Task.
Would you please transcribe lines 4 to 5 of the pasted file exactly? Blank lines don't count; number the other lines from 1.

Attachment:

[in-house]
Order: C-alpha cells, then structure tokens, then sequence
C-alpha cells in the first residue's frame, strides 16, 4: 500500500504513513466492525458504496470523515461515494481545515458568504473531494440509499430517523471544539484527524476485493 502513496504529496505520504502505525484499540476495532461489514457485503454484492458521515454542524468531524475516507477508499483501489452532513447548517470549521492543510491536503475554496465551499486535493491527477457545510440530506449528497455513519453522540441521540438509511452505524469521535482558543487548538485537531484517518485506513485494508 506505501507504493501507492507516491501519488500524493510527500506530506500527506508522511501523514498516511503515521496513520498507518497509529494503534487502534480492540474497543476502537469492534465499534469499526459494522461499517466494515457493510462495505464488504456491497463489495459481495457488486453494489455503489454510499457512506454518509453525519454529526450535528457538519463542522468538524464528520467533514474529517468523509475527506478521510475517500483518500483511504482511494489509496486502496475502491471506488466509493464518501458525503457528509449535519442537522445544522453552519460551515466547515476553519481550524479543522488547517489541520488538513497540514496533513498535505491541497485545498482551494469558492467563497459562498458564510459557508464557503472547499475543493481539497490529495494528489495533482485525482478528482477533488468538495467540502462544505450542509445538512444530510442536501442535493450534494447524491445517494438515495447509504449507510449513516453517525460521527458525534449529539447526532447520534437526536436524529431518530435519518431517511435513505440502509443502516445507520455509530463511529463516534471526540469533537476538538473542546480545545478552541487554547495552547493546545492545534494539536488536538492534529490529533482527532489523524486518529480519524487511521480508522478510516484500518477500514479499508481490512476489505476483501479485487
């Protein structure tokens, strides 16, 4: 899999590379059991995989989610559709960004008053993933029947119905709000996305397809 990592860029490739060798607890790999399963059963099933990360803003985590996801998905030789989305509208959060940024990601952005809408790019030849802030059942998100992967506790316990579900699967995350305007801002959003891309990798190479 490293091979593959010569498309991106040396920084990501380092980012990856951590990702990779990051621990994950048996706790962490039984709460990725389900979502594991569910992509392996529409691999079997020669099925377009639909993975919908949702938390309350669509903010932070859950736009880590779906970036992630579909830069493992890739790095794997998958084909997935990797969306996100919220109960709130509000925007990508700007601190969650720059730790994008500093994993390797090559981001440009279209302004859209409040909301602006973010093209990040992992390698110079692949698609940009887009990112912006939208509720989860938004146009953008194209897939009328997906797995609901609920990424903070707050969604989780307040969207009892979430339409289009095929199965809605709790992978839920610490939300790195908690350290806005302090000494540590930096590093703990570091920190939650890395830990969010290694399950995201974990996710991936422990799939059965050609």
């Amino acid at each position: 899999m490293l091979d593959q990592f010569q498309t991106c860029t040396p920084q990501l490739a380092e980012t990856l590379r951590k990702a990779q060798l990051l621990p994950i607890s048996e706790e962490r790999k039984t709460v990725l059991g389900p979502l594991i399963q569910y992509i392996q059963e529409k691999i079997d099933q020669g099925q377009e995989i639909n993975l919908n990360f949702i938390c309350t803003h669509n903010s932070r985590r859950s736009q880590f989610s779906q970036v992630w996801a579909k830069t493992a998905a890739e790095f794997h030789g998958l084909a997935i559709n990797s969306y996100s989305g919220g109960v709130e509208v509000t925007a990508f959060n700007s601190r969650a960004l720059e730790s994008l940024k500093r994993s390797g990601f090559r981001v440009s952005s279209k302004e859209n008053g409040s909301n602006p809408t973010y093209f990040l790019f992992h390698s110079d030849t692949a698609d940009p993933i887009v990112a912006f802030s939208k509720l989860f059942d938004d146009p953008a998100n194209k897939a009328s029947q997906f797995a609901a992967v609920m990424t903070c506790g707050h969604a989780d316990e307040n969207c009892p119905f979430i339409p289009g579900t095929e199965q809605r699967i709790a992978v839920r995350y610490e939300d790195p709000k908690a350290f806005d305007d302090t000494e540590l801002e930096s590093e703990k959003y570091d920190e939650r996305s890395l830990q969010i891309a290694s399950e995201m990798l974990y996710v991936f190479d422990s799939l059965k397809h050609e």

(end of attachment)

């Protein structure tokens, strides 16, 4: 899999590379059991995989989610559709960004008053993933029947119905709000996305397809 990592860029490739060798607890790999399963059963099933990360803003985590996801998905030789989305509208959060940024990601952005809408790019030849802030059942998100992967506790316990579900699967995350305007801002959003891309990798190479 490293091979593959010569498309991106040396920084990501380092980012990856951590990702990779990051621990994950048996706790962490039984709460990725389900979502594991569910992509392996529409691999079997020669099925377009639909993975919908949702938390309350669509903010932070859950736009880590779906970036992630579909830069493992890739790095794997998958084909997935990797969306996100919220109960709130509000925007990508700007601190969650720059730790994008500093994993390797090559981001440009279209302004859209409040909301602006973010093209990040992992390698110079692949698609940009887009990112912006939208509720989860938004146009953008194209897939009328997906797995609901609920990424903070707050969604989780307040969207009892979430339409289009095929199965809605709790992978839920610490939300790195908690350290806005302090000494540590930096590093703990570091920190939650890395830990969010290694399950995201974990996710991936422990799939059965050609």
């Amino acid at each position: 899999m490293l091979d593959q990592f010569q498309t991106c860029t040396p920084q990501l490739a380092e980012t990856l590379r951590k990702a990779q060798l990051l621990p994950i607890s048996e706790e962490r790999k039984t709460v990725l059991g389900p979502l594991i399963q569910y992509i392996q059963e529409k691999i079997d099933q020669g099925q377009e995989i639909n993975l919908n990360f949702i938390c309350t803003h669509n903010s932070r985590r859950s736009q880590f989610s779906q970036v992630w996801a579909k830069t493992a998905a890739e790095f794997h030789g998958l084909a997935i559709n990797s969306y996100s989305g919220g109960v709130e509208v509000t925007a990508f959060n700007s601190r969650a960004l720059e730790s994008l940024k500093r994993s390797g990601f090559r981001v440009s952005s279209k302004e859209n008053g409040s909301n602006p809408t973010y093209f990040l790019f992992h390698s110079d030849t692949a698609d940009p993933i887009v990112a912006f802030s939208k509720l989860f059942d938004d146009p953008a998100n194209k897939a009328s029947q997906f797995a609901a992967v609920m990424t903070c506790g707050h969604a989780d316990e307040n969207c009892p119905f979430i339409p289009g579900t095929e199965q809605r699967i709790a992978v839920r995350y610490e939300d790195p709000k908690a350290f806005d305007d302090t000494e540590l801002e930096s590093e703990k959003y570091d920190e939650r996305s890395l830990q969010i891309a290694s399950e995201m990798l974990y996710v991936f190479d422990s799939l059965k397809h050609e």